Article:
Please, take this as a given. Declawing is not an acceptable option for the beautiful, loving animal that depends on you. The reasons to avoid declawing are compelling, for you as well as for your cat. Declawing is literally maiming a cat, a mistake that can lead to physical, emotional, and behavioral complications.
It is erroneous to think that declawing a cat is a trivial procedure similar to trimming fingernails. A cat’s claws are a vital part of her anatomy, essential to balance, mobility, and survival. Declawing is an irreversible surgical procedure that involves amputating a cat’s toes up to the first joint. It is a very painful surgery with a strong potential for secondary complications. On rare occasions, declawing may lead to secondary contracture of the tendons. This makes it uncomfortable for the cat to walk.
Since the last joints of her front paws are missing, she compensates by placing more of her weight on her hindquarters, causing her to be out of balance. This shift of weight to the back feet may lead to atrophy of the muscles of her front limbs and strain injuries to the back ones. Being out of balance is extremely distressing to a cat, whose very life is about balance. You’ve observed cats climbing trees, teetering perilously on a single branch, leaping incredible heights to land on a pre-selected spot, or threading in and out of complex arrangements of knickknacks without disturbing a single ornament: unless, of course, they choose to do so. These are acts of balance and part of a cat’s basic heritage. In addition to being an intrinsic part of a cat’s normal conformation, her front claws are her primary defense.
Once declawed, there is no replacement or regrowth of the claws. You may think, «My cat never goes outside. But what if your cat accidentally gets outside and you can’t find her? She is now defenseless in a potentially hostile environment. Deprived of her front claws, a cat may become insecure and distressed. I can assure you that if your kitty becomes emotionally distressed, you will too. A cat’s display of distress tends to take such forms as urinating on your favorite rug or spraying your antique armoire.
Some cats develop an aversion to their litter box because of the pain associated with scratching in the litter after a declawing procedure. If your kitty doesn’t go in the box, she will find a more comfortable place to do her business. Often times, these habits are hard to break. One more compelling reason not to declaw: Some European countries have ruled declawing illegal! Now it’s time to lighten things up and provide you with some solutions. Understanding the situation is half the battle.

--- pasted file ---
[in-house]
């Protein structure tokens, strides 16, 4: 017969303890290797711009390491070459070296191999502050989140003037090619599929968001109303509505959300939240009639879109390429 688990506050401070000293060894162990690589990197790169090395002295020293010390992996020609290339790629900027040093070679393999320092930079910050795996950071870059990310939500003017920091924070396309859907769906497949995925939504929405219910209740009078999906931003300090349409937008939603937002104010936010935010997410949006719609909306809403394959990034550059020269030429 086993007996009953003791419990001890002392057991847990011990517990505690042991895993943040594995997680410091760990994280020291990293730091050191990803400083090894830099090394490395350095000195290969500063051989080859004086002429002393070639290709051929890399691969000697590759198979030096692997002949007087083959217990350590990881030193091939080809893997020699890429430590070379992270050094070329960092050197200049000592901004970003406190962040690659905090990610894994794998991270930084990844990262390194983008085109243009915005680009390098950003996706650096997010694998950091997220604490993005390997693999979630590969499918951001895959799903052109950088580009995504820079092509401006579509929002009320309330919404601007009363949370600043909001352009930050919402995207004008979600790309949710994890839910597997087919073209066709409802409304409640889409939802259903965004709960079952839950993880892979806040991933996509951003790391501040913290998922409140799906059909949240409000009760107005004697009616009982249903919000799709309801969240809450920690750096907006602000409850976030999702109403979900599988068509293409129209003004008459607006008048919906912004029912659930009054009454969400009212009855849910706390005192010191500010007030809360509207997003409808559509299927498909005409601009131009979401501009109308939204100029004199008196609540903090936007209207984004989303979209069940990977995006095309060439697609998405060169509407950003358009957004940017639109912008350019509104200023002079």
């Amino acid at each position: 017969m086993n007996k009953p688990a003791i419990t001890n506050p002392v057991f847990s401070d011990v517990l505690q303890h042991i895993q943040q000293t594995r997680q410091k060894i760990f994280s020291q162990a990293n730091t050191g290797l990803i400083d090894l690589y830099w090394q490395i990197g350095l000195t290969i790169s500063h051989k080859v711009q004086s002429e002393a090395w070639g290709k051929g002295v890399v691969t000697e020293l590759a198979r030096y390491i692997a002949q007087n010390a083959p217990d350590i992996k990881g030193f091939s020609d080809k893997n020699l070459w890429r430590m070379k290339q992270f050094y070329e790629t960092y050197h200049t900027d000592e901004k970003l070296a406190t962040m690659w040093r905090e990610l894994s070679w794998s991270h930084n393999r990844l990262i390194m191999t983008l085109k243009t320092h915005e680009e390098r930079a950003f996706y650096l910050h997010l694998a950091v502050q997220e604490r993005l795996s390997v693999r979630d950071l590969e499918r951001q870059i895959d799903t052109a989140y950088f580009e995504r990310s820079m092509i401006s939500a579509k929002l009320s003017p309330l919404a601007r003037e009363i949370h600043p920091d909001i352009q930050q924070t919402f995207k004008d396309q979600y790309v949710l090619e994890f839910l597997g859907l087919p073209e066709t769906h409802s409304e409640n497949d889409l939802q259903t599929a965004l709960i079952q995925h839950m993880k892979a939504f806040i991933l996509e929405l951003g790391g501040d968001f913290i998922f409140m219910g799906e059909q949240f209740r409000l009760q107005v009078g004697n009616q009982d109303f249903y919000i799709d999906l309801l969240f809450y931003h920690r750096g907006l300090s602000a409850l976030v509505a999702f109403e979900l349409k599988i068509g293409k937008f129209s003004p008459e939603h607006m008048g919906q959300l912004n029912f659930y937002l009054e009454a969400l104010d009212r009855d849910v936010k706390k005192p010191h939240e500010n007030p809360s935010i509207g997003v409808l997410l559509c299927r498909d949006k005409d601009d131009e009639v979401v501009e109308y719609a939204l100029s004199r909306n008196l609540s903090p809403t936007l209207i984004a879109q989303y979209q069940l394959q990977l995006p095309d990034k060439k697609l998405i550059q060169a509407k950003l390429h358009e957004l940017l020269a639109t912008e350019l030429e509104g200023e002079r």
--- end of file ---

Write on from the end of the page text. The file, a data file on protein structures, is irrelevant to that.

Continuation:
You and your cat are about to teach each other some valuable lessons. This isn’t exactly a revelation, since you probably have the evidence everywhere — in the tattered corners of your sofa, the shredded drapes, and your frayed nerves. Though your kitty’s natural propensity for scratching may not be big news, it is a fact that you’ll need to take into account if you’re going to make any headway in winning the battle to keep her from scratching in places you consider undesirable. Cats need scratching posts in every area of the home. Cats may scratch if there is no post available. What you can do is stop her from scratching those items you value and want to keep in their relatively pristine state. Translate this bit of wisdom to your dealings with cats, and you’ll avoid a good deal of futility and frustration.
You can’t make a cat do anything she doesn’t want to do. And getting her to stop doing something she enjoys is just about as difficult. Therefore, you have to think smart and re-channel her desires. A Word About Punishment — Don’t do it! Cats don’t understand physical punishment. In addition to it being wrong to hit your cat, punishment simply doesn’t work and is likely to make your situation worse. Clever though your kitty is about many things, she won’t understand that you’re punishing her for scratching the couch. She will only compute that sometimes she is treated badly. This may make her insecure and stimulate her to scratch more or develop other undesirable behavior problems. Eventually, you will break the trust and security that is the basis for your cat’s relationship with you, and you will find it very difficult to catch her for any reason at all. Cats have excellent memories and hold serious grudges. Lesson 3: Why Do Cats Scratch? More to the point, why do they scratch your prized possessions? Understanding your cat’s need to scratch is more than just an act of charitability on your part.